Join Date: Jan 2012
Vehicle: R171 SLK 55AMG 2005
Other Toys: RUF SCR 1985; 930 Turbo 1985; MB 170V 1951; MB E500 W124 Ltd 1995; VW GTI 16V 1989; 928s 1982
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I have corrected the paint work on several German Vehicles over the past decade and felt compelled to share some of my experience in this regard on your thread.
The humble old clay bar has come a long way since I started working with them 10 years ago. I must caution that this is perhaps a very important step in a number of key steps to restore that factory finish and the clay bar merely lifts grime from the paintwork ahead of cleansing, cutting and polishing. I recently managed to rescue a 25-year-old W124 Merc Paintwork with stunning results as follows:
1. Starting for the first time, wash vehicle with diswashing liquid mixed with water to remove all protective coatings and have an inert base to work with - I would advocate only ever doing this once on your vehicle and really carefully considering whether this is ever necessary at all...all your trims and paint would have to be re-coated with protectants after such a drastic measure;
2. Clay bar the entire vehicle - only use a dime size piece and conduct it in backward and forwards motions to counteract swirl...it actually saves heaps of time for removing heavy swirl - a trick I learnt from the British AutoGlym Professional Demonstrators...it saved me money and time;
3. Wash again using two-bucket method and splash out on a good quality low sud wash - I used Bowdens Nanolicious from Australia or Zaino's Car Wash Products from the USA;
4. Towel dry with an excellent quality micro-fibre cloth - our local detailer imports excellent quality from Thailand at half the price of mainstream stores and we have washed our cloths on several occasions to get great results - the quality of your clothware is vital to success. Be sure to place in the washing machine after each use and protect from dust - we use Bowdens Microfibre Wash for our sponges and cloths and pack them into plastic tubs to carry between home and warehouse;
5. Learn to use a Random Dual Action (DA) Polisher...I have a 5-year old Meguiars Professional that cost a mint in the UK some years ago and it has stood the test of time...you get what you pay for in this area.
6. We now use a Menzerna 400 Cut (Interestingly a heavier cut but excellent on hard paintwork of Mercedes) which only requires a thumb size amount for a whole SLK bonnet - yes a 100ml bottle will do a whole fleet of vehicles. The Menzerna cuts break down whilst polishing to a finish which saves loads of time. They are excellent on darker paint work. We lubricate the polishing pad (yellow-medium cut sponge pad) with a gentle spray of instant detailer - we use Bowdens Fully Slick but anything from Meguiars would be fine such as Quik Detailer or even plain water lightly sprayed prior to rubbing and then over the polished area whilst working. This averts drying out the polish too quickly whilst working it with the machine - if it dries, you need to buff it off;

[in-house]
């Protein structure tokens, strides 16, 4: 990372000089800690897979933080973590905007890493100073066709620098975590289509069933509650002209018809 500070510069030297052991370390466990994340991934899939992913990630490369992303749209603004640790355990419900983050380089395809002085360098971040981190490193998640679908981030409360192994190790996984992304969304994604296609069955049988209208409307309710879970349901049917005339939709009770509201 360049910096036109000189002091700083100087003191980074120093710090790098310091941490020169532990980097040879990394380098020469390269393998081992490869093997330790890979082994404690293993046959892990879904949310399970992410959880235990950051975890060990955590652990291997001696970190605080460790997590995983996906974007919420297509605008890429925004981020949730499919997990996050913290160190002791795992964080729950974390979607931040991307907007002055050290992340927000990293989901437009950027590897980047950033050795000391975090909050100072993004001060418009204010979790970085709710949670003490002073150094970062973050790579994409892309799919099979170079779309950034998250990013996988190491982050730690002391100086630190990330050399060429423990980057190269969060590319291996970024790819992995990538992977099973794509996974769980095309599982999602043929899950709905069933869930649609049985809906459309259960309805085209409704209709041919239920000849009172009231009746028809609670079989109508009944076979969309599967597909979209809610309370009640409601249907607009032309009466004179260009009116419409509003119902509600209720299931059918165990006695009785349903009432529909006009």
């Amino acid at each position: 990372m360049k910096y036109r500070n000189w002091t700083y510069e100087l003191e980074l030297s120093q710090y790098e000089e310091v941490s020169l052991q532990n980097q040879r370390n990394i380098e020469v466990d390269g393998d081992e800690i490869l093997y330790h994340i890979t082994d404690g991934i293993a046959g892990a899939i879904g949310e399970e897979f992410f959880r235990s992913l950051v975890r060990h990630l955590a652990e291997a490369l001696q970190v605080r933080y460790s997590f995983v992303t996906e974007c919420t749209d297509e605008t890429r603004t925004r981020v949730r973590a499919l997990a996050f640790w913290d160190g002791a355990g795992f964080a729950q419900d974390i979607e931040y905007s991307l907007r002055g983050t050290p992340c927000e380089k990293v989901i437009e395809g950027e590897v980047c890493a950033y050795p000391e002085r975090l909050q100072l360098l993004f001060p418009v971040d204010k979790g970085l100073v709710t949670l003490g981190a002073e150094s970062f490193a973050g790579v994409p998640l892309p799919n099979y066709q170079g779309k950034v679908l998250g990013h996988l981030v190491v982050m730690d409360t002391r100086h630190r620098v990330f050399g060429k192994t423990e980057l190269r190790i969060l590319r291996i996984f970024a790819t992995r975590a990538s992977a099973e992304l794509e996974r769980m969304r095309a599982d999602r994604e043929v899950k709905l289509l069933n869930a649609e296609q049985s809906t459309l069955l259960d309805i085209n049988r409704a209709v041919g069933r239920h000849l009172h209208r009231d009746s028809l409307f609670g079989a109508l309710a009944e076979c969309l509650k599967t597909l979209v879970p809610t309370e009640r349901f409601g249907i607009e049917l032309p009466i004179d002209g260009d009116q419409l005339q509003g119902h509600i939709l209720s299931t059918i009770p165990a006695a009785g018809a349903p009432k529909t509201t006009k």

7. Whatever you do, avoid sharp changes in profile - especially the trunk lines on the SLK R171 - I have burnt through the paint layer on this transition on our earlier vehicle when I was way less experienced on this subject - I usually apply a thin layer of masking tape over these areas and alos over the rubber seals/trim to prevent stupidity taking hold of me...you will find that your machine is attracted to these areas as you become hypnotised with the excellent results and a momentary lapse could ruin your day. These taped areas are quite simply tackled by hand.
8. The best way to tell that your cut or polish is ready to be buffed off, is to run your forefinger over a section - if clear paint is revealed, it is time to buff it off and either do another coat on that section or get ready for the next treatment.
9. Always do small sections and take your time...it is a session of expressing love for you vehicle and a wonderfully satisfying achievement to see the results. Do not get despondent if you do not remove the swirl on the first round...on average two to three re-applications in the same area is what it takes.
10. Once you think you have it nailed. Go down to the Menzerna 200 Cut which also breaks down to a finishing polish. Repeat as above. Recently I have found this not necessary if one is a little impatient or lazy as you have a finish that surpasses anything you have had before;
11. Once complete and happy, remove taped sections and apply a sealant - I use the Menzerna Sealant but I have also found any good Carnauba based wax or sealant will suffice...every one develops a personal preference and quality varies. Apply it with a soft application sponge in very small amounts over large areas - take what you think it requires and halve it. Once on, leave the sealant or wax to bed into the work...I find buttering it on and then having a cuppa and reading the newspaper and then returning to buff it off works best. You can never leave this stuff on for too long...as opposed to polishes that must be removed prior to hardening or you will spend hours rectifying your error.
12. Always do it in the shade or in the garage and at night I have found it best with good quality lighting to check your swirl levels. Never do any of this work in direct sunlight...I paid the price in years gone by. Also make sure you paint work is cold to touch for best results.
Take days to do it and it will come out better as opposed to attempting in one sitting.
Hope this helps.